Use Switchmaster (Hankscraft) Switch Machines With the Rix Mounting Block. : LUSENET : Wiring for DCC : One Thread

I have successfully used the switchcraft type controls as described in the section on switch machine control. All is well until I power down when the pressure is relaesed from the micro switches. When I power up again I have to actuate all the switches once more before I can run. I have never heard this as a problem from anyone else and wonder if I am using the wrong type of micro switch or making the motors work too hard. Most of the switches I use are Peco, and I work in "O" gauge, 7mm to the foot. Robert Bradley

-- Robert Bradley (, March 01, 2005



The problem you are having is that your turnout controllers are not driving their outputs when you power up. They sound like they are not driving an output until you command the turnout to actuate.

I am using Digitrax DS-54s with a Digitrax Chief. Upon power up, the switch motors are energized and make their micro switches.

I don't know what system you are using, and since I am not familar with other systems, I don't have much advice for you. It is possible that your turnout controllers may have an option that will enable them to remember their last position at power down. Your command station may have a similar option. Unfortunately, there is the possibility that there is nothing you can do.

The spring in the microswitch does tend to push on the actuator arm of the Rix bracket. Also pushing on the actuator arm is the springiness of the piano wire. If you tried a Tortise switch machine, you wouldn't have the micro switch pushing on the actuator, since a Tortise does not have these, but you would still have the springiness of the piano wire. A Tortise may also not be powerful enough to move your turnouts. If you decide to try Tortise, I'd try one first before making a big investment.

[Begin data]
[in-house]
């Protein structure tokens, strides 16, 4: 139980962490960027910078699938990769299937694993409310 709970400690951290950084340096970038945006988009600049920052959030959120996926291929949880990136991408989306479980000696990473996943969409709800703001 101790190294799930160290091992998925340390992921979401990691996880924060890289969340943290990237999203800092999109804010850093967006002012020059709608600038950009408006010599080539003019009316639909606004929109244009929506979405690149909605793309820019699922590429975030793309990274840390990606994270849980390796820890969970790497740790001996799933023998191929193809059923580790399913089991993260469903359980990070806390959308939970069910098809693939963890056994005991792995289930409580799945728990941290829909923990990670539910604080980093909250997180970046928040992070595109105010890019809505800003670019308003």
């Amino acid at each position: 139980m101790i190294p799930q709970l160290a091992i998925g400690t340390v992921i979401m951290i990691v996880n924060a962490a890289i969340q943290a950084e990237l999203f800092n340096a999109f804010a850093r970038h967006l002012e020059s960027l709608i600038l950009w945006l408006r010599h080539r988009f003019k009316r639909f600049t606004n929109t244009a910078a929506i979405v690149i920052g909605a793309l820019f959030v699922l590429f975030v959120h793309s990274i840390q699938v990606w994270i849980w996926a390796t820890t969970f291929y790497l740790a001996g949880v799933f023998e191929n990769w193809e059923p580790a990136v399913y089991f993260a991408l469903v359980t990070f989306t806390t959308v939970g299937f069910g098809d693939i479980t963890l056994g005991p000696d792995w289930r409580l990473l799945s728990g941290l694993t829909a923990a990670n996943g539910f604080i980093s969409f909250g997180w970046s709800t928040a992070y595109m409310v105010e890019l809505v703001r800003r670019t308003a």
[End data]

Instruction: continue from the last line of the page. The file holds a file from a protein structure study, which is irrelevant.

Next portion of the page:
-- Allan Gartner (, March 01, 2005.


a club is used to belong to used switchcraft motors and had the same problem as you have. We had to cycle all the switchcraft machines on power up before we could run. These motors were controlled by real switches so it was not a case of some electronic problem with powering up! This was just accepted as what had to be done on power up. I don't know the reason but was also reluctant to fiddle because some drove very complicated track work and had multiple microswitches on them. (If I had my way they would have all been replaced by Tortoise machines and external relays where necessary.)


-- Dale Gloer (, March 03, 2005.

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